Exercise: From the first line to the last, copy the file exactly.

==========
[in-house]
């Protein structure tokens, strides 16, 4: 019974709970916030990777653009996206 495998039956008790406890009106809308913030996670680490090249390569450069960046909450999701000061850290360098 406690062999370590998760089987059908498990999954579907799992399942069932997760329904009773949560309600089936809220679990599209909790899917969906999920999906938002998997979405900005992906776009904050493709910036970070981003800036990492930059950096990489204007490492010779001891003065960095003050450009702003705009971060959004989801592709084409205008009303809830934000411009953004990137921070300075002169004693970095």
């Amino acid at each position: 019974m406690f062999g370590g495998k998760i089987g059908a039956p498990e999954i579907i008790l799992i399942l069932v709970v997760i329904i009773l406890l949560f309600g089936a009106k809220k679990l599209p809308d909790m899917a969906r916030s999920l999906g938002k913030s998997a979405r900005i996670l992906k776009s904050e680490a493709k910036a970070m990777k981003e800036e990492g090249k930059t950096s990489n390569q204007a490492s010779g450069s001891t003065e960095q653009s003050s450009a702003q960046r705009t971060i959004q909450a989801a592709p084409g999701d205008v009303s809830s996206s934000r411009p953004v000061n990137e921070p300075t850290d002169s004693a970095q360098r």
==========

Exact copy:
[in-house]
């Protein structure tokens, strides 16, 4: 019974709970916030990777653009996206 495998039956008790406890009106809308913030996670680490090249390569450069960046909450999701000061850290360098 406690062999370590998760089987059908498990999954579907799992399942069932997760329904009773949560309600089936809220679990599209909790899917969906999920999906938002998997979405900005992906776009904050493709910036970070981003800036990492930059950096990489204007490492010779001891003065960095003050450009702003705009971060959004989801592709084409205008009303809830934000411009953004990137921070300075002169004693970095």
């Amino acid at each position: 019974m406690f062999g370590g495998k998760i089987g059908a039956p498990e999954i579907i008790l799992i399942l069932v709970v997760i329904i009773l406890l949560f309600g089936a009106k809220k679990l599209p809308d909790m899917a969906r916030s999920l999906g938002k913030s998997a979405r900005i996670l992906k776009s904050e680490a493709k910036a970070m990777k981003e800036e990492g090249k930059t950096s990489n390569q204007a490492s010779g450069s001891t003065e960095q653009s003050s450009a702003q960046r705009t971060i959004q909450a989801a592709p084409g999701d205008v009303s809830s996206s934000r411009p953004v000061n990137e921070p300075t850290d002169s004693a970095q360098r």